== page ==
Frequently you’ll hear that you should prepare for an emergency with a gallon of water per person for several days. That’s a good start, but do you really think that is adequate? A gallon will only take care of drinking and basic cleaning needs. Storing the right amount of water for a disaster will make the difference between an inconvenience and real hardship.
Daily requirementsUnder normal conditions the Environmental Protection Agency (EPA) estimates the average family uses 300 gallons per day. Use this form at water.usgs.gov/edu/activity-percapita.html to learn how much water you may typically use.
Water is used to brush your teeth, make your coffee, wash your dishes and clothes, rinse your vegetables – the list goes on. In a disaster, let's say we stop flushing the toilet, running the dishwasher, the washing machine, and showering. That should cut out a lot of water. But just how far are you willing to go without washing your face and brushing your teeth. Drinking and cooking are big consumers of water. Dried foods like noodles and rice need lots of water to prepare. Pots, pans, and cooking utensils all need to be cleaned after every meal.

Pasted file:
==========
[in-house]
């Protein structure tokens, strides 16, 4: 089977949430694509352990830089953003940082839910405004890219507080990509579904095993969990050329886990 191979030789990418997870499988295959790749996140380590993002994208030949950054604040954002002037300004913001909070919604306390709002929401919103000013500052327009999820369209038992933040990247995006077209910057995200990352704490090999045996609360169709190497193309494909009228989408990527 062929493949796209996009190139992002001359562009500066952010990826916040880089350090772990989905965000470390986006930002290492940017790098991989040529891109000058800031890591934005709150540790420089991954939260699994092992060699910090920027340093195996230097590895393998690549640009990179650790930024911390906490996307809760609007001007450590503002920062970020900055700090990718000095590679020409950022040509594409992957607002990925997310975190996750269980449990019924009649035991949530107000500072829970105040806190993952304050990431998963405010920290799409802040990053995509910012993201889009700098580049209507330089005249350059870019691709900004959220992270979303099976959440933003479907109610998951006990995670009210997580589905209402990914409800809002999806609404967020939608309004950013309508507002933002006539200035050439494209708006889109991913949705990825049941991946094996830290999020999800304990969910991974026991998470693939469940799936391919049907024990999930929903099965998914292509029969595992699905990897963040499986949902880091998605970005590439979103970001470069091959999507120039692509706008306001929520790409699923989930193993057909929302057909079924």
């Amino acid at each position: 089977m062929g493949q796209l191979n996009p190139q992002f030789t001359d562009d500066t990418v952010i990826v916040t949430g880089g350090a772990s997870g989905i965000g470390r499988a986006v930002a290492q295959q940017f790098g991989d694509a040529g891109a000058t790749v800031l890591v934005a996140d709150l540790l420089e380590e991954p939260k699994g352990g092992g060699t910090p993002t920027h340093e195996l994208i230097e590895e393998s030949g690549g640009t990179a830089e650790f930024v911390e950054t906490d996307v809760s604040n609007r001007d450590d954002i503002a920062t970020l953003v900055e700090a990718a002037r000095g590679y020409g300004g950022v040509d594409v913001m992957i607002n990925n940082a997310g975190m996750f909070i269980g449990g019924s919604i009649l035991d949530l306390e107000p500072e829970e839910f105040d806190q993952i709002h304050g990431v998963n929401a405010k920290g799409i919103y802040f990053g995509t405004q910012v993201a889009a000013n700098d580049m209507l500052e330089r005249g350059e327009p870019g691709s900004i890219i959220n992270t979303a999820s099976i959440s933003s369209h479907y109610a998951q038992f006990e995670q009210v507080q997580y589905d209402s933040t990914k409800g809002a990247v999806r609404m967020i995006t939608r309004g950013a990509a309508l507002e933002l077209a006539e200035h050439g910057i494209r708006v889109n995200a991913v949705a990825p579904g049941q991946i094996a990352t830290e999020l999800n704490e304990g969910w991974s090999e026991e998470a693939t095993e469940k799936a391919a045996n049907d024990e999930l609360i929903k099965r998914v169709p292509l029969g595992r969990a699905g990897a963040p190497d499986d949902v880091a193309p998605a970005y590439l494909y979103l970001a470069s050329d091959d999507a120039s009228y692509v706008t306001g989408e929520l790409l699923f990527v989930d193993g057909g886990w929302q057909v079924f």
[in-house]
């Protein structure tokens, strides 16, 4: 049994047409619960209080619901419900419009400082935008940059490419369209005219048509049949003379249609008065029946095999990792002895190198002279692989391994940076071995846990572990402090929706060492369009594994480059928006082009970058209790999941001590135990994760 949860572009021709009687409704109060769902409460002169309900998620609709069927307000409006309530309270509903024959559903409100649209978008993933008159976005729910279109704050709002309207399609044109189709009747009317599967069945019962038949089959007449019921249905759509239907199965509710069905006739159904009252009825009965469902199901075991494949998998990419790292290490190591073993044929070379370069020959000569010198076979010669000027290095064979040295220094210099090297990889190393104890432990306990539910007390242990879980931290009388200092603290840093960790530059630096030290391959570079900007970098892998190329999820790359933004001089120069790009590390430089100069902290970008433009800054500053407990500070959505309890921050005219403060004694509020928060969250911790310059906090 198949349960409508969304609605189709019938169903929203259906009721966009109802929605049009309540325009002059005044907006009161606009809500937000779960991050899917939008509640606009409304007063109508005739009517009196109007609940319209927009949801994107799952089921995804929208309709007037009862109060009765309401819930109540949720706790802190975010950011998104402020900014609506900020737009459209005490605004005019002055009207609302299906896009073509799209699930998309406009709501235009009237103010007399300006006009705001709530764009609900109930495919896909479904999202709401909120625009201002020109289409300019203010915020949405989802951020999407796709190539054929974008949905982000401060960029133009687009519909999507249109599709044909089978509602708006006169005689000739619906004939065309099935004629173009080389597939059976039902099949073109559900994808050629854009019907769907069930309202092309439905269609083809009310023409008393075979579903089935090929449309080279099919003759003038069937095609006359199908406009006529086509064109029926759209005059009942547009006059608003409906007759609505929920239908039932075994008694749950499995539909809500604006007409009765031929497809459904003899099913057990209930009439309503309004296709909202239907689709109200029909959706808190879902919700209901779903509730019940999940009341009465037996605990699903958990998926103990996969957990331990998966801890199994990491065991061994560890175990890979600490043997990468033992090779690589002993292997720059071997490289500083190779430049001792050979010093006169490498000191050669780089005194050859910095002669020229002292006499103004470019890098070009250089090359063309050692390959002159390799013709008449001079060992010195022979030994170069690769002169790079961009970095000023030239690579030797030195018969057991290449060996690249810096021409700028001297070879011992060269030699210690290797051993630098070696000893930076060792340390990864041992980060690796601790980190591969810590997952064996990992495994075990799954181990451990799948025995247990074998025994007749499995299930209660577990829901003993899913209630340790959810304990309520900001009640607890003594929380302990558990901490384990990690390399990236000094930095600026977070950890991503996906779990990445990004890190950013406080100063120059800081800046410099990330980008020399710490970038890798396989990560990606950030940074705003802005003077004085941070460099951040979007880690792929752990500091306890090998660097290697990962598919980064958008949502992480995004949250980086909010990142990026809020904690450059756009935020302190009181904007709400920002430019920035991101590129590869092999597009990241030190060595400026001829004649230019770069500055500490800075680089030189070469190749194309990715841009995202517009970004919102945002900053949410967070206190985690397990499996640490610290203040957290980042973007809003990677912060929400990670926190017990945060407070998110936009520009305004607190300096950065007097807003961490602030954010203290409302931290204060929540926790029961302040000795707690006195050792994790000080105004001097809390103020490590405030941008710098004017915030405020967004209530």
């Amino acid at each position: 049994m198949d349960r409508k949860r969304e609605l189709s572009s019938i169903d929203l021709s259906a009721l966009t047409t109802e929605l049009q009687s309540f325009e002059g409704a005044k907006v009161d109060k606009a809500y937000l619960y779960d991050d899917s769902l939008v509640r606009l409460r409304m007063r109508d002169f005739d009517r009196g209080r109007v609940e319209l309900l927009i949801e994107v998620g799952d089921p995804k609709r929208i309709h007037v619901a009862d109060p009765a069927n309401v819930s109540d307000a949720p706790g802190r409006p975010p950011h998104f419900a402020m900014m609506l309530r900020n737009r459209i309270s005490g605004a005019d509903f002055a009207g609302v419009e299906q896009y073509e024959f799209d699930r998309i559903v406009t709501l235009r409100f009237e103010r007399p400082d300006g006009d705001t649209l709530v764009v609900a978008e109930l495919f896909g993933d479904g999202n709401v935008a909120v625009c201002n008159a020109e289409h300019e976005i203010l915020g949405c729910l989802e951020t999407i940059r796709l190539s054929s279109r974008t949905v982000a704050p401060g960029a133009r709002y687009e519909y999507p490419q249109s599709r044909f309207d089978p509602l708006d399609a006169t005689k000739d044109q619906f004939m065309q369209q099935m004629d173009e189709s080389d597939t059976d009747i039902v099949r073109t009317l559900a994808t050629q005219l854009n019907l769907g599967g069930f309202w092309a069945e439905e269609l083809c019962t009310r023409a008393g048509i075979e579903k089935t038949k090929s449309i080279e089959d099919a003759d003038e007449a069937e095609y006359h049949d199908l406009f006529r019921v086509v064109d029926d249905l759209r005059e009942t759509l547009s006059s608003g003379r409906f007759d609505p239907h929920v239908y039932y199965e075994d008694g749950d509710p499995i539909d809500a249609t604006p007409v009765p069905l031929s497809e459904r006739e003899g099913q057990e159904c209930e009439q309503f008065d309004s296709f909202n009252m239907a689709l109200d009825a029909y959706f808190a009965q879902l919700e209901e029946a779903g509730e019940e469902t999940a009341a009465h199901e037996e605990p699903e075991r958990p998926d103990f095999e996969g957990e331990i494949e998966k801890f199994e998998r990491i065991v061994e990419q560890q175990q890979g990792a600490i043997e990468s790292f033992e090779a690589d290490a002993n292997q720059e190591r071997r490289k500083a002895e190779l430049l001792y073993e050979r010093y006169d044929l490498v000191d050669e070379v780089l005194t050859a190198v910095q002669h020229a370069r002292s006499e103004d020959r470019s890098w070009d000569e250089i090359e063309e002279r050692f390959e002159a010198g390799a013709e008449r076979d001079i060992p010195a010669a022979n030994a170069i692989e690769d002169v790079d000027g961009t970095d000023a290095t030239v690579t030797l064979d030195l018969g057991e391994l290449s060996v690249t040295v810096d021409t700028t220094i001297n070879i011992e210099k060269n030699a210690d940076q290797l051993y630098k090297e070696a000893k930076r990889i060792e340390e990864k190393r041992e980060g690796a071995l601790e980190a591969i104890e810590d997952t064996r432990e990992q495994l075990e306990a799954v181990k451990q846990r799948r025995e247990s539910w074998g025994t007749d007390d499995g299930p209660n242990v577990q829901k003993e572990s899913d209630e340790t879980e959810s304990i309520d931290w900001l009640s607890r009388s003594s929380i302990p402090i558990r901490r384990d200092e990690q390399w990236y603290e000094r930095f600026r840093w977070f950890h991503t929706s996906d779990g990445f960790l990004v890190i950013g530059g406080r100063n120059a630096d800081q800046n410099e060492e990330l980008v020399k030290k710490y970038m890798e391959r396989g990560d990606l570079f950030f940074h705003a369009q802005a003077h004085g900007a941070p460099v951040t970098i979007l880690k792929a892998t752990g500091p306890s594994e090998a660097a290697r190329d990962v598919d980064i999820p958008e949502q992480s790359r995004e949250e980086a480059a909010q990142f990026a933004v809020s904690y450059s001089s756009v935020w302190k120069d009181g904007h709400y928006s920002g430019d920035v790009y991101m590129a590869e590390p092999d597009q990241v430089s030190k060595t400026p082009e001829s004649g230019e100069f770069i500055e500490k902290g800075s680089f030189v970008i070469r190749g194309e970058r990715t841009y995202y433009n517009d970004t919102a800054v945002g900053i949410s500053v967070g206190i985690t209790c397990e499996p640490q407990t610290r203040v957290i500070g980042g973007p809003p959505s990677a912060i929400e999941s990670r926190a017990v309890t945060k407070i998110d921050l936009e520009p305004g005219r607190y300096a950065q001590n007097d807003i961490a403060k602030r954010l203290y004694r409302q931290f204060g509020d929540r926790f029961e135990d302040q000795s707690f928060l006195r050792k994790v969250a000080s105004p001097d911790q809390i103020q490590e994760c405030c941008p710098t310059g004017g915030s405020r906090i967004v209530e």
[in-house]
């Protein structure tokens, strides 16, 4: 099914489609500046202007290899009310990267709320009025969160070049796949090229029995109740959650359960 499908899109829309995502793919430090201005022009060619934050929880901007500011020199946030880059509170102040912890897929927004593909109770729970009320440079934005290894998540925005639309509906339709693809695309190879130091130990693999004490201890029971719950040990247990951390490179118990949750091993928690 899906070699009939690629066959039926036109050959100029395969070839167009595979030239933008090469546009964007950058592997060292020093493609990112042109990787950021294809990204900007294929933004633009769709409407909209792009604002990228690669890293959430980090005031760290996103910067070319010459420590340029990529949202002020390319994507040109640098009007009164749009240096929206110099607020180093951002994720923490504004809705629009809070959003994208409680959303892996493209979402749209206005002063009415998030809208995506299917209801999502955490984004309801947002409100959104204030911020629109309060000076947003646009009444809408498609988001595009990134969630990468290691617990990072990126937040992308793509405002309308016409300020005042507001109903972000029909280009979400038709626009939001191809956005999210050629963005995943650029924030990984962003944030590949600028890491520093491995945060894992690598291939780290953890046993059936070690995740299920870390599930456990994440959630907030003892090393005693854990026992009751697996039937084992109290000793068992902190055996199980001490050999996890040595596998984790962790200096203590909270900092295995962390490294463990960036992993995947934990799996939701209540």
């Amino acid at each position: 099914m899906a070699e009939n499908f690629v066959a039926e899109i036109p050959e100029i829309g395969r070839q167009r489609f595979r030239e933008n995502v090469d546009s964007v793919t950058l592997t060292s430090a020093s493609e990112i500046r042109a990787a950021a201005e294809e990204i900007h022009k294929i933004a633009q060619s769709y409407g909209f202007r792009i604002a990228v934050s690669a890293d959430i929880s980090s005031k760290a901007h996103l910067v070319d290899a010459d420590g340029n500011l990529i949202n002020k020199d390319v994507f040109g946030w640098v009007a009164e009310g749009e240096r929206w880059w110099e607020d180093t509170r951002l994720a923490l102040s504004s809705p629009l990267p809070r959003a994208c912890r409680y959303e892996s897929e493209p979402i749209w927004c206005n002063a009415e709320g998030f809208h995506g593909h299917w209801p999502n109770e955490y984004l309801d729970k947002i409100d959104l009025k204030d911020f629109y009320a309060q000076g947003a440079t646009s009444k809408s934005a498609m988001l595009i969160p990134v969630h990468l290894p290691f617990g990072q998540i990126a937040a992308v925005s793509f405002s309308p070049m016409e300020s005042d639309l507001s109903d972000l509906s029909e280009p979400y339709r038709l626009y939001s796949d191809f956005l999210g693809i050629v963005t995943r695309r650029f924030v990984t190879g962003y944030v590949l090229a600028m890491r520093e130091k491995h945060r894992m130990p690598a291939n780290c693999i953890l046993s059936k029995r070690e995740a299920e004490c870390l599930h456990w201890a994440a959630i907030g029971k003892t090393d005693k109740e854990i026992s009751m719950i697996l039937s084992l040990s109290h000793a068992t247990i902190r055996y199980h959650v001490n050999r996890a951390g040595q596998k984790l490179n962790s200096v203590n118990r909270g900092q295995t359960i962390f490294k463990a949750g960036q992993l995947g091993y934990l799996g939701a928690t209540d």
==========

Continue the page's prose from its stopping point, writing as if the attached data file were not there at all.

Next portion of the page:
When we lived in California we always talked about storing water for an earthquake. My family never got around to buying water jugs. At best we would pick up a gallon at the store before a big storm. It wasn’t until we moved to Florida and realized that during a hurricane we could truly be cut off from services for days, if not weeks. That was when we finally committed to buying a couple water jugs. It’s really not hard, water has an excellent shelf life, costs nearly nothing, and can make your life miserable without it, or downright comfortable with it. This is a luxury you can afford to splurge on.
Here’s a chart to help you think how much water you should store to be prepared for a family of four.